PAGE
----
When you come and you genuflect, you are making a profession of your faith, which is an act of love for the community. You are strengthening the faith of your brothers and sisters in their belief in the Real Presence of Christ in the Eucharist. A lot of times we don’t think of that as an act of charity, but it is. And it may be some day a supreme act of charity. OK? And what does it mean when you do not and you could? When you could genuflect and you do not in the presence of the Blesses Sacrament! What does that mean? Well, if you’re an elderly person, it may not mean a thing. It may mean that you would just love to adore the Eucharist and you can’t. OK. When you can kneel and you don’t, you are failing in professing your faith, you’re failing in your act of charity to the rest of the community, someone who might need to have their faith strengthened in the belief in the Real Presence.

Did you ever meet people who say, "Hey, listen, Father" -- I met a priest one time who said to me, "Father, let’s put it this way: The most important thing is that you adore internally. You don’t want to get hung up on externals. Just so you adore interiorly." And it’s true, adoring interially is the most important, no question. But are externals completely useless? We have to be careful of this, especially when we are dealing with acts of faith or works -- works, we call them works of faith. Remember St. James in his Epistle, James Chapter 2 Verse 26-27 -- What does he say when it comes to a matter of feeding the poor? "There are people who come up to the poor and say, ‘Hey, be warm, well fed, and they give them a gug and pass on. The poor person is standing there shivering, waiting. Or other people who will come up and maybe not give them a hug at all but give them some clothes and some food. Which one is the poor person happy about? Which one would the poor person rather see? The one who helps them. So St. James says about this -- he says that if you don’t help the poor person and you just come up and wish them well and go on your way, he compares that to faith without works, and he says it’s as dead as a body without breath. And it has no power to save one, has it!!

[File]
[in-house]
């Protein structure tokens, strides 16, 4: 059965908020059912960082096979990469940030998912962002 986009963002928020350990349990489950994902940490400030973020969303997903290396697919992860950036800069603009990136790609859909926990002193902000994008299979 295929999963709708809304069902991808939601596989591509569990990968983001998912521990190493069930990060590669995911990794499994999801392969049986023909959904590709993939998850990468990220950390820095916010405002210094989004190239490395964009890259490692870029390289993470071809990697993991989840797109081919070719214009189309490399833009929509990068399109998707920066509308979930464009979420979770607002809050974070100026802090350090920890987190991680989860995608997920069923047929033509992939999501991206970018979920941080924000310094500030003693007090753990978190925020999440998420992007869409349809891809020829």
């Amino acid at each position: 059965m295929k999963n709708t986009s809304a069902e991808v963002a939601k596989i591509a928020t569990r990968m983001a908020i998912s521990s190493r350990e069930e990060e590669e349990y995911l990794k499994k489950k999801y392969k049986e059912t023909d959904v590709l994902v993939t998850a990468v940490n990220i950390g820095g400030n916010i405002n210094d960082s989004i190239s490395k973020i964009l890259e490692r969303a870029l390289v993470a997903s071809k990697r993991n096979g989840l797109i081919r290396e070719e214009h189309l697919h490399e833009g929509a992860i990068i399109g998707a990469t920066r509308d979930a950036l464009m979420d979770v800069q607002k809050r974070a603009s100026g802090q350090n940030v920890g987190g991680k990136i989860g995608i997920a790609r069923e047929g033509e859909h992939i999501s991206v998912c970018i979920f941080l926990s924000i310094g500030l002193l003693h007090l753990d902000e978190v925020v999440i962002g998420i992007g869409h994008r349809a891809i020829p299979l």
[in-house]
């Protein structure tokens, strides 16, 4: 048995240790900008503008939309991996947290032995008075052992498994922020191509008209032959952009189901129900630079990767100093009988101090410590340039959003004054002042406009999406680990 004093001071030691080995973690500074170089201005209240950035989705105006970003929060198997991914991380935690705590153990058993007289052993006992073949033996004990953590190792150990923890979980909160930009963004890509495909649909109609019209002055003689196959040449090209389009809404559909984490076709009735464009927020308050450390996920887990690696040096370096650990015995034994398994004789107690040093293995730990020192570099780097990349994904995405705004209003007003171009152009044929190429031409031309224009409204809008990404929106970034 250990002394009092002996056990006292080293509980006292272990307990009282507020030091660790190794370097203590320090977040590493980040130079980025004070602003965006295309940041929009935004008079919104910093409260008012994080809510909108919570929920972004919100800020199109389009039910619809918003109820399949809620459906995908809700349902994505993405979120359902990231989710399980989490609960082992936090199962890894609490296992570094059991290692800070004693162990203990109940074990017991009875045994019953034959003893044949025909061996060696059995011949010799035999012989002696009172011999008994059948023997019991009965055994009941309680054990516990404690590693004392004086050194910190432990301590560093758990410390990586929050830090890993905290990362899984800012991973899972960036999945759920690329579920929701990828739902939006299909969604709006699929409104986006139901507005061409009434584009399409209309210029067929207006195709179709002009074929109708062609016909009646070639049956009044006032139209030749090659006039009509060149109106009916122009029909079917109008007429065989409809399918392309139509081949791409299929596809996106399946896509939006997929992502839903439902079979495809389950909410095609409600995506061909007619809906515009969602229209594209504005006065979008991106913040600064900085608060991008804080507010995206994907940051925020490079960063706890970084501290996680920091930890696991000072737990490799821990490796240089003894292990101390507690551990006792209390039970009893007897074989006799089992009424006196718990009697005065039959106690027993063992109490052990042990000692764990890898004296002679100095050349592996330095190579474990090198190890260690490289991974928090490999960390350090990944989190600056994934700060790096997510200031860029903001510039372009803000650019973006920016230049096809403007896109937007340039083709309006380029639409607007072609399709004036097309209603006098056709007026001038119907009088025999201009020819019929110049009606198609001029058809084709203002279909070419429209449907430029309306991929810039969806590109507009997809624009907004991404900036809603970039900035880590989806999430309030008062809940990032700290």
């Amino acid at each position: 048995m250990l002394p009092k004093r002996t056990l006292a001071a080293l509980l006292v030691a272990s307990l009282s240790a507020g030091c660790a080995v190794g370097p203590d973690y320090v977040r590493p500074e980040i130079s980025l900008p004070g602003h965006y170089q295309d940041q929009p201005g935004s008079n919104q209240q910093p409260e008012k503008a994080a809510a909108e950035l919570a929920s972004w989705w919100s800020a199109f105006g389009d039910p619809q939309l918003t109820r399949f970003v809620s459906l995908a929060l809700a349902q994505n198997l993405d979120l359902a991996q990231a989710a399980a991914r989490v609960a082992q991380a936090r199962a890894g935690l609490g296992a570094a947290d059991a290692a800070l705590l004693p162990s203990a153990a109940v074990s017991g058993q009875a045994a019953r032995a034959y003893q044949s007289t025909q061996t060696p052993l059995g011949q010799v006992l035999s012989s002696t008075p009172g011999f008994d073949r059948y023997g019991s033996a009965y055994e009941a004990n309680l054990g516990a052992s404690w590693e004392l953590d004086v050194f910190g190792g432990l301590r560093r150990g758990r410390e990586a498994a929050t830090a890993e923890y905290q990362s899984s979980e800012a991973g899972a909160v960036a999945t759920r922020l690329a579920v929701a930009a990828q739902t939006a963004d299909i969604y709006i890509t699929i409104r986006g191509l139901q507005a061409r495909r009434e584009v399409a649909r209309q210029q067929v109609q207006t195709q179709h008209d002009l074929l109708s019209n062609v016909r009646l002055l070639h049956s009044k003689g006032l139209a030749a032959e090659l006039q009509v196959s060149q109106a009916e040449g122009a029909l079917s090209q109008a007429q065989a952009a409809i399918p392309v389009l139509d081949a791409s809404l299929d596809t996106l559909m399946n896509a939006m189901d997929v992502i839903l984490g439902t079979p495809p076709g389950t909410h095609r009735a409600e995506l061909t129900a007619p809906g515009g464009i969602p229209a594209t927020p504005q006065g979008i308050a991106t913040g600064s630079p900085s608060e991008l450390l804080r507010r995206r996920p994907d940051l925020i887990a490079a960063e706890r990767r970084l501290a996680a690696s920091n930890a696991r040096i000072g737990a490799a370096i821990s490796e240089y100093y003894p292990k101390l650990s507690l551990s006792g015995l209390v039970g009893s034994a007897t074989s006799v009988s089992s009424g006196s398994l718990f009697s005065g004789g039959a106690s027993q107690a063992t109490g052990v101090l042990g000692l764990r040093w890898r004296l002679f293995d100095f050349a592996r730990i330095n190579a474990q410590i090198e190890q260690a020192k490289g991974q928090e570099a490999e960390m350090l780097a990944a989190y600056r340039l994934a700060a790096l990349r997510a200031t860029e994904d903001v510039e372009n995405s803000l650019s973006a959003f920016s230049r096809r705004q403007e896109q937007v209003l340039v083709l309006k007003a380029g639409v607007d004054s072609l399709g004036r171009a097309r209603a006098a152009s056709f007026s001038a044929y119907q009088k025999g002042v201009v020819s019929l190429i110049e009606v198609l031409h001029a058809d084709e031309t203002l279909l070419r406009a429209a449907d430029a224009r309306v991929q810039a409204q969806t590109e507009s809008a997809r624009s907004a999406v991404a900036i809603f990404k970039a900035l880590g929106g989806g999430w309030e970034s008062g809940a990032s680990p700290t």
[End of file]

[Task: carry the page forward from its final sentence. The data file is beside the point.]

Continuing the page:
This is a work of faith. If you say, "I believe, Lord, I believe," and all your friends say, "What are you kneeling for?" and you stand up immediately, embarrassed, what kind of faith do you have? It’s faith without works. It’s as dead as a body without breath and it has NO POWER TO SAVE ONE, NO POWER. Now, it’s interesting that people who use this phrase, "Don’t get hung up on externals"-- I wonder what they would say to you if you said, "All right. I’ll just give the kiss of peace or a hug INTERNALLY. I won’t give an external kiss of peace or a hug." Oh! They’d probably pass out at such a suggestion. They’d say, "What do you mean? You’ve got to hug them. You’ve got to express that." Would you say to them, "Don’t get hung up on externals." You see what’s really happening here? And it’s true, isn’t it! It’s really happening -- is the devotion to Jesus Christ and the devotion to the Eucharist is being replaced by devotion to OURSELVES. That’s what religion is becoming, a SELF-SERVING RELIGION. That’s the real point of all this.